Right off the bat, we see some awesome Dave Trampier artwork, complete with the old-school flourishes that made Wormy such a great read. But more importantly, we're treated to a classic party of adventurers, complete with henchmen, not during the battle, but in the AFTERMATH of the fight. People are disposing of bodies and some are busy prying a massive gem from an idol!
This is important because LOOT is the PRIMARY OCCUPATION of adventurers everywhere, and it's damned hard to imagine anything so quintessential to the player characters than THIS activity...
|It's not about the monsters, or even|
that awesome altar. No, it's all about the
party looting the chamber...
I mean, these guys are literally checking their maps, piling up slaughtered corpses, and cleaning weapons. Sure, victorious enemies probably do all of this. But no one sees it!
I'd go as far as to say that treasure is virtually an EXCLUSIVE preoccupation for the players and something that couldn't be taken for anything else. Now we've had many editions since then, all adequate in their own right. But none of them proclaim "THIS IS A BOOK ABOUT THE PLAYER CHARACTER" like the original!
Take the second edition cover. Here's a warrior charging into battle on horseback. It's plenty adventurous, and actually pretty awesome. But is it a player character or an NPC villain?
Ditto for fifth edition. Just look at the size of that giant; it's enormous! Especially next to that TINY character...
|Nothing bad here, but either of|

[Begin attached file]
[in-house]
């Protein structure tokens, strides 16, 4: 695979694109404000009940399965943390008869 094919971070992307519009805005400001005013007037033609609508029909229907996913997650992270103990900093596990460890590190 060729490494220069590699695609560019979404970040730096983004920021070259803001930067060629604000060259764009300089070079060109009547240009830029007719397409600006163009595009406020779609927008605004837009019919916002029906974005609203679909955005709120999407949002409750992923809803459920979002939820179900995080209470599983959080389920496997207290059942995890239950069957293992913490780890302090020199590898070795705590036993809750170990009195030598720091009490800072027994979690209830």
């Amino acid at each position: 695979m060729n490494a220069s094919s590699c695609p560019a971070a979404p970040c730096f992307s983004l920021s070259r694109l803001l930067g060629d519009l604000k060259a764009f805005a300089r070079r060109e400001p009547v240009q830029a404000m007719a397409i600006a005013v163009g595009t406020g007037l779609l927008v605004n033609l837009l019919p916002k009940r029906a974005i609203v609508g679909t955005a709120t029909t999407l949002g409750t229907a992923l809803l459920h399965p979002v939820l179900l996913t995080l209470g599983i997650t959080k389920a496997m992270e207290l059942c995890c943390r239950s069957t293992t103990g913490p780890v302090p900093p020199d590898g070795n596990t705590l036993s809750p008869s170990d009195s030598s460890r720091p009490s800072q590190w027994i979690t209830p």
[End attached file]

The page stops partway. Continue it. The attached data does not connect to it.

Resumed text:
these could be the cover of the Dungeon Master's
Guide or even the Monster Manual!
The fact is, these covers could just as easily be the Dungeon Master's Guide or even the Monster Manual (especially in the case of the fifth edition book). There's nothing here that speaks to the EXCLUSIVE interests of the player character. And no, not even pictures of pitched battles are EXCLUSIVELY in the player's realm, because monsters are MONSTERS and have their own manual!
And the dungeon master? Honestly, the DM oversees pretty much EVERYTHING, including combat. And while the player characters are surely involved in battle, it's hardly exclusive. But employing henchmen, managing resources, and cataloging treasure falls SQUARELY into the player's domain. It's TRUTH in advertising.
Of course, we really shouldn't be judging any book by its cover, especially when there's so much excellent stuff in the pages of just about any edition. Preferences happen, and as much as we enjoy gaming, we realize that tastes vary. But the best art is always the stuff that utterly NAILS its subject matter, and Trampier's cover, more than anyone's, offers a snapshot of characters at work...